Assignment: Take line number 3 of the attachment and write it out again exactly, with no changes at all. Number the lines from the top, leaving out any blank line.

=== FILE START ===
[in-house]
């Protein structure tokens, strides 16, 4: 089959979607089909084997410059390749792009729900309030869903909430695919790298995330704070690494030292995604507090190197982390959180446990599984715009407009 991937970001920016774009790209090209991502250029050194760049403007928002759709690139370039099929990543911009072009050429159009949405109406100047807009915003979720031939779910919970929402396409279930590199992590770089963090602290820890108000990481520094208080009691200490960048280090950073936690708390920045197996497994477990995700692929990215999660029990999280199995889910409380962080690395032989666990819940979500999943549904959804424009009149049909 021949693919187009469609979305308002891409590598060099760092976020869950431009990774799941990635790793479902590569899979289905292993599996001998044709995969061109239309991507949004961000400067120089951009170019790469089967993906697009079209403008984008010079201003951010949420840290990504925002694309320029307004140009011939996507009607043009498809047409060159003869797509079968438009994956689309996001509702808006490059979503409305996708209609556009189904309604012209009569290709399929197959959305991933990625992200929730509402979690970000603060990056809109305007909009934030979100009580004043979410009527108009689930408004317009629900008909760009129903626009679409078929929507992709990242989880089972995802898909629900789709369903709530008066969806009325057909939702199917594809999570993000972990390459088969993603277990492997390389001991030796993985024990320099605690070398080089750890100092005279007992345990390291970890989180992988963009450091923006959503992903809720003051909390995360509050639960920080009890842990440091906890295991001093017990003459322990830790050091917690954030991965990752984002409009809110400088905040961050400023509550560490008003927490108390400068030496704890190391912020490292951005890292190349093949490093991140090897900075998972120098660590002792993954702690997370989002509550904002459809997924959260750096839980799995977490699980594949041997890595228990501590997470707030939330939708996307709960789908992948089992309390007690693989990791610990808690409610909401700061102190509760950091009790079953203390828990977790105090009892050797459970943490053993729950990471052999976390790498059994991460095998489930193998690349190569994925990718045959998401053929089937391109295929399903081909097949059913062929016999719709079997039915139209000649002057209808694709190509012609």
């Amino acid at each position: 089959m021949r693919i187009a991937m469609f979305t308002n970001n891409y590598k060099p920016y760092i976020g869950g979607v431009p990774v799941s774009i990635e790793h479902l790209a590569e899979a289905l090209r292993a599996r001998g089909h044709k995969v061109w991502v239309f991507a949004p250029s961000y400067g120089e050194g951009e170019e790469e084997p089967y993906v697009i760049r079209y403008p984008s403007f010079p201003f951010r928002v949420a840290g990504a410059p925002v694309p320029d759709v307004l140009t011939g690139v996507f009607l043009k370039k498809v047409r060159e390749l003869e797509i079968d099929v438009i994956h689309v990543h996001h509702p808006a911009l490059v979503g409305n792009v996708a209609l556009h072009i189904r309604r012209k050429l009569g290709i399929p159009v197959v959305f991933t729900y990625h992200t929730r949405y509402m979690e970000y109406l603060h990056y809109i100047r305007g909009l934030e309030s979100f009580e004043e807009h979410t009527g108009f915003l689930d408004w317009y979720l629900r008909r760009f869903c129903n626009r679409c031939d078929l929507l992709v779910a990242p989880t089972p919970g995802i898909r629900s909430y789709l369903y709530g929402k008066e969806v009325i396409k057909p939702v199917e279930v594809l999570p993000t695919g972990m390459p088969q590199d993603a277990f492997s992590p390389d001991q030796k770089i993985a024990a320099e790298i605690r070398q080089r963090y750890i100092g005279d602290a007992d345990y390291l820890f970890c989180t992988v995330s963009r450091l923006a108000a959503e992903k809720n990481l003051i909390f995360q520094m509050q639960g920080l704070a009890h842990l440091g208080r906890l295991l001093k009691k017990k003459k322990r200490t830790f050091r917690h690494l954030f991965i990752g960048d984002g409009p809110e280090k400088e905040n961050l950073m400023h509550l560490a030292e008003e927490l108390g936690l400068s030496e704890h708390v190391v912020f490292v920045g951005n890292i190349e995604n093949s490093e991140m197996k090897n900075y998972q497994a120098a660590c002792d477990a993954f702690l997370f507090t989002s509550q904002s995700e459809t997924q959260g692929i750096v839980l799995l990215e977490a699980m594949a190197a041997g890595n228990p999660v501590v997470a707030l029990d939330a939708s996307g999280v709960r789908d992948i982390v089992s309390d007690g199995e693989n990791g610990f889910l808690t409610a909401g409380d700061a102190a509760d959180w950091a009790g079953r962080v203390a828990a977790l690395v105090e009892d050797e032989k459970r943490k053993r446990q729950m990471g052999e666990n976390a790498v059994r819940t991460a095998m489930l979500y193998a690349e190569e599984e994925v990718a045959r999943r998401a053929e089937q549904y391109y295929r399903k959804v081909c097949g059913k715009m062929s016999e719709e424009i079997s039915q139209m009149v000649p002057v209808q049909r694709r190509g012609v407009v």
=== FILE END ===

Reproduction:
């Amino acid at each position: 089959m021949r693919i187009a991937m469609f979305t308002n970001n891409y590598k060099p920016y760092i976020g869950g979607v431009p990774v799941s774009i990635e790793h479902l790209a590569e899979a289905l090209r292993a599996r001998g089909h044709k995969v061109w991502v239309f991507a949004p250029s961000y400067g120089e050194g951009e170019e790469e084997p089967y993906v697009i760049r079209y403008p984008s403007f010079p201003f951010r928002v949420a840290g990504a410059p925002v694309p320029d759709v307004l140009t011939g690139v996507f009607l043009k370039k498809v047409r060159e390749l003869e797509i079968d099929v438009i994956h689309v990543h996001h509702p808006a911009l490059v979503g409305n792009v996708a209609l556009h072009i189904r309604r012209k050429l009569g290709i399929p159009v197959v959305f991933t729900y990625h992200t929730r949405y509402m979690e970000y109406l603060h990056y809109i100047r305007g909009l934030e309030s979100f009580e004043e807009h979410t009527g108009f915003l689930d408004w317009y979720l629900r008909r760009f869903c129903n626009r679409c031939d078929l929507l992709v779910a990242p989880t089972p919970g995802i898909r629900s909430y789709l369903y709530g929402k008066e969806v009325i396409k057909p939702v199917e279930v594809l999570p993000t695919g972990m390459p088969q590199d993603a277990f492997s992590p390389d001991q030796k770089i993985a024990a320099e790298i605690r070398q080089r963090y750890i100092g005279d602290a007992d345990y390291l820890f970890c989180t992988v995330s963009r450091l923006a108000a959503e992903k809720n990481l003051i909390f995360q520094m509050q639960g920080l704070a009890h842990l440091g208080r906890l295991l001093k009691k017990k003459k322990r200490t830790f050091r917690h690494l954030f991965i990752g960048d984002g409009p809110e280090k400088e905040n961050l950073m400023h509550l560490a030292e008003e927490l108390g936690l400068s030496e704890h708390v190391v912020f490292v920045g951005n890292i190349e995604n093949s490093e991140m197996k090897n900075y998972q497994a120098a660590c002792d477990a993954f702690l997370f507090t989002s509550q904002s995700e459809t997924q959260g692929i750096v839980l799995l990215e977490a699980m594949a190197a041997g890595n228990p999660v501590v997470a707030l029990d939330a939708s996307g999280v709960r789908d992948i982390v089992s309390d007690g199995e693989n990791g610990f889910l808690t409610a909401g409380d700061a102190a509760d959180w950091a009790g079953r962080v203390a828990a977790l690395v105090e009892d050797e032989k459970r943490k053993r446990q729950m990471g052999e666990n976390a790498v059994r819940t991460a095998m489930l979500y193998a690349e190569e599984e994925v990718a045959r999943r998401a053929e089937q549904y391109y295929r399903k959804v081909c097949g059913k715009m062929s016999e719709e424009i079997s039915q139209m009149v000649p002057v209808q049909r694709r190509g012609v407009v």